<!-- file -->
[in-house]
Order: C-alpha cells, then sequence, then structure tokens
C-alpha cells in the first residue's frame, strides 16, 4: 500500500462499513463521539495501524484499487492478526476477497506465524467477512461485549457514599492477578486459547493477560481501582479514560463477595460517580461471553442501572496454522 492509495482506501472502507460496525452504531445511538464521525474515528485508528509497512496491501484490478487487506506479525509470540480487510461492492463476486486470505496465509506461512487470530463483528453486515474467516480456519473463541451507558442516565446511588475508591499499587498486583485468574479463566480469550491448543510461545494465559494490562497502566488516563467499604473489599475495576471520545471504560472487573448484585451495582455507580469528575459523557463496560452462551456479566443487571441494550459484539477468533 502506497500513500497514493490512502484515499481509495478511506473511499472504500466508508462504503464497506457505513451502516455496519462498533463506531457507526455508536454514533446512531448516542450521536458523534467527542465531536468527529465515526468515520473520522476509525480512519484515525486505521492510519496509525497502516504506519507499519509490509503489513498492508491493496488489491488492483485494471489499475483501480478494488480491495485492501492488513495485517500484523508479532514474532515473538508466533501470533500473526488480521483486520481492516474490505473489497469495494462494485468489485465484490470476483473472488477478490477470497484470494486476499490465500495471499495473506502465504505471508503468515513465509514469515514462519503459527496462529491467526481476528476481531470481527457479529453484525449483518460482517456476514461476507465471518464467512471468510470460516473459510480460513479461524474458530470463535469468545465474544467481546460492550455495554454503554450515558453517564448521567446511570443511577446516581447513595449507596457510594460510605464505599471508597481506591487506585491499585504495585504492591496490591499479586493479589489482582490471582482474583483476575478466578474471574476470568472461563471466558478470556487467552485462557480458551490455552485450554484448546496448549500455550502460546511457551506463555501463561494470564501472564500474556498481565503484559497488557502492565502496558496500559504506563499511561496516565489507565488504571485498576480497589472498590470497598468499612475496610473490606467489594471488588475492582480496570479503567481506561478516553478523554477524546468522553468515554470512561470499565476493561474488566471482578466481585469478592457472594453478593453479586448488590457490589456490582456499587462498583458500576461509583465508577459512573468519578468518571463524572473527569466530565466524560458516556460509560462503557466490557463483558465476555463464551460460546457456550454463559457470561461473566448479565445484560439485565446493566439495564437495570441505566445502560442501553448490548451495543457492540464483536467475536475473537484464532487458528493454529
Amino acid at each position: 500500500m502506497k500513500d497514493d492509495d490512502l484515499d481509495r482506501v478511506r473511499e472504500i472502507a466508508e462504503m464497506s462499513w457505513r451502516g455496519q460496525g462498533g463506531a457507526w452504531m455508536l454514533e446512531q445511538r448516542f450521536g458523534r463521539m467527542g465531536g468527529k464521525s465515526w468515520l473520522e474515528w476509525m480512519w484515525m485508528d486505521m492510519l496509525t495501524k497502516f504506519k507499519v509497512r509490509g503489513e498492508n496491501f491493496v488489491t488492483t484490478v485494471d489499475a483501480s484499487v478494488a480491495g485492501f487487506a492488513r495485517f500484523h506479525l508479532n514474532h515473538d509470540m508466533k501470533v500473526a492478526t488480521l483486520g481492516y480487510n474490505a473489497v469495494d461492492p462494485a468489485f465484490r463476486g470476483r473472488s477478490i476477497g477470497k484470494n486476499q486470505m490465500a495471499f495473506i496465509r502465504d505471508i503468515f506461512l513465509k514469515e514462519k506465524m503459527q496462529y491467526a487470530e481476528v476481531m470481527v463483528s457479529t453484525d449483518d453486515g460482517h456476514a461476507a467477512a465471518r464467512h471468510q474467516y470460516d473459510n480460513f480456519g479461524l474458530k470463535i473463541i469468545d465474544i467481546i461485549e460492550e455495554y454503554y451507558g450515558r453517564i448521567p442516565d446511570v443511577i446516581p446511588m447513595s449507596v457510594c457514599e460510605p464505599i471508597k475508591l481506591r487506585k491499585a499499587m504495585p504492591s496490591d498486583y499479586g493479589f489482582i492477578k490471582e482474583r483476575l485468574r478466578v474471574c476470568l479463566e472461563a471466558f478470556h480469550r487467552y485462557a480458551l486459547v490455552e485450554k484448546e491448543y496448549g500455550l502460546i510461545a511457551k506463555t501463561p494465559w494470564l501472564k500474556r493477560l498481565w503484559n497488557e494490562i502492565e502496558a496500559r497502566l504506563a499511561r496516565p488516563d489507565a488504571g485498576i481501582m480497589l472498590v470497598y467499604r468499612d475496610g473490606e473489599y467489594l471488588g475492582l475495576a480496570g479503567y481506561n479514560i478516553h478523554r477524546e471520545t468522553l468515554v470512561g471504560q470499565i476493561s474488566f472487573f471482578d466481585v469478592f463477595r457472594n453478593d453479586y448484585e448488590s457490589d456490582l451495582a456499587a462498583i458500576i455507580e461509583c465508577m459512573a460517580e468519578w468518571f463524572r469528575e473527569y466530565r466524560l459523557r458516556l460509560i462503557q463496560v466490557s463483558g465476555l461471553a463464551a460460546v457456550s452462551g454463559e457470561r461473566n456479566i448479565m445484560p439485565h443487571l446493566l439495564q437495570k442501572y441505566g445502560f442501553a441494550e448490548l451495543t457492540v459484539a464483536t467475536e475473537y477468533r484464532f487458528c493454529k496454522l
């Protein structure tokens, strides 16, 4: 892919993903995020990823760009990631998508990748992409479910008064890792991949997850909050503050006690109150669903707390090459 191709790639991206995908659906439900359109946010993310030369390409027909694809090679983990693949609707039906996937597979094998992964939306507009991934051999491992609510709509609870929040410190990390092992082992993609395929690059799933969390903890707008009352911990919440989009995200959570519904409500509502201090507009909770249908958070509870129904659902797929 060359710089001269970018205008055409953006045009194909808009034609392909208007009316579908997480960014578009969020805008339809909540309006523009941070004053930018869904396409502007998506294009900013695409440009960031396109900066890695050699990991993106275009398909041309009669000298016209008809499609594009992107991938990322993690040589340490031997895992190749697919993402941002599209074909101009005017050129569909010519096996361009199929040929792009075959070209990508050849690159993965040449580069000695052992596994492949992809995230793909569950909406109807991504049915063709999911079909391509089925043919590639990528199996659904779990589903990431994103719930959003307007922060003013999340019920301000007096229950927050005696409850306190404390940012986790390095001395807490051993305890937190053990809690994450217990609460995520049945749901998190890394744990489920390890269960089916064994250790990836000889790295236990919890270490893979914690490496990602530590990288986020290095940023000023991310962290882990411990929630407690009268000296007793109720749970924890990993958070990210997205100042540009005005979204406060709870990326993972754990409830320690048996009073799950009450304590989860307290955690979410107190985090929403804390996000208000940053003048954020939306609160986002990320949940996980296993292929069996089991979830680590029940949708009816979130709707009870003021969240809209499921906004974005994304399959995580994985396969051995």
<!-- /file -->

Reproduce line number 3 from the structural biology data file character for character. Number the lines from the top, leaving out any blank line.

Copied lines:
C-alpha cells in the first residue's frame, strides 16, 4: 500500500462499513463521539495501524484499487492478526476477497506465524467477512461485549457514599492477578486459547493477560481501582479514560463477595460517580461471553442501572496454522 492509495482506501472502507460496525452504531445511538464521525474515528485508528509497512496491501484490478487487506506479525509470540480487510461492492463476486486470505496465509506461512487470530463483528453486515474467516480456519473463541451507558442516565446511588475508591499499587498486583485468574479463566480469550491448543510461545494465559494490562497502566488516563467499604473489599475495576471520545471504560472487573448484585451495582455507580469528575459523557463496560452462551456479566443487571441494550459484539477468533 502506497500513500497514493490512502484515499481509495478511506473511499472504500466508508462504503464497506457505513451502516455496519462498533463506531457507526455508536454514533446512531448516542450521536458523534467527542465531536468527529465515526468515520473520522476509525480512519484515525486505521492510519496509525497502516504506519507499519509490509503489513498492508491493496488489491488492483485494471489499475483501480478494488480491495485492501492488513495485517500484523508479532514474532515473538508466533501470533500473526488480521483486520481492516474490505473489497469495494462494485468489485465484490470476483473472488477478490477470497484470494486476499490465500495471499495473506502465504505471508503468515513465509514469515514462519503459527496462529491467526481476528476481531470481527457479529453484525449483518460482517456476514461476507465471518464467512471468510470460516473459510480460513479461524474458530470463535469468545465474544467481546460492550455495554454503554450515558453517564448521567446511570443511577446516581447513595449507596457510594460510605464505599471508597481506591487506585491499585504495585504492591496490591499479586493479589489482582490471582482474583483476575478466578474471574476470568472461563471466558478470556487467552485462557480458551490455552485450554484448546496448549500455550502460546511457551506463555501463561494470564501472564500474556498481565503484559497488557502492565502496558496500559504506563499511561496516565489507565488504571485498576480497589472498590470497598468499612475496610473490606467489594471488588475492582480496570479503567481506561478516553478523554477524546468522553468515554470512561470499565476493561474488566471482578466481585469478592457472594453478593453479586448488590457490589456490582456499587462498583458500576461509583465508577459512573468519578468518571463524572473527569466530565466524560458516556460509560462503557466490557463483558465476555463464551460460546457456550454463559457470561461473566448479565445484560439485565446493566439495564437495570441505566445502560442501553448490548451495543457492540464483536467475536475473537484464532487458528493454529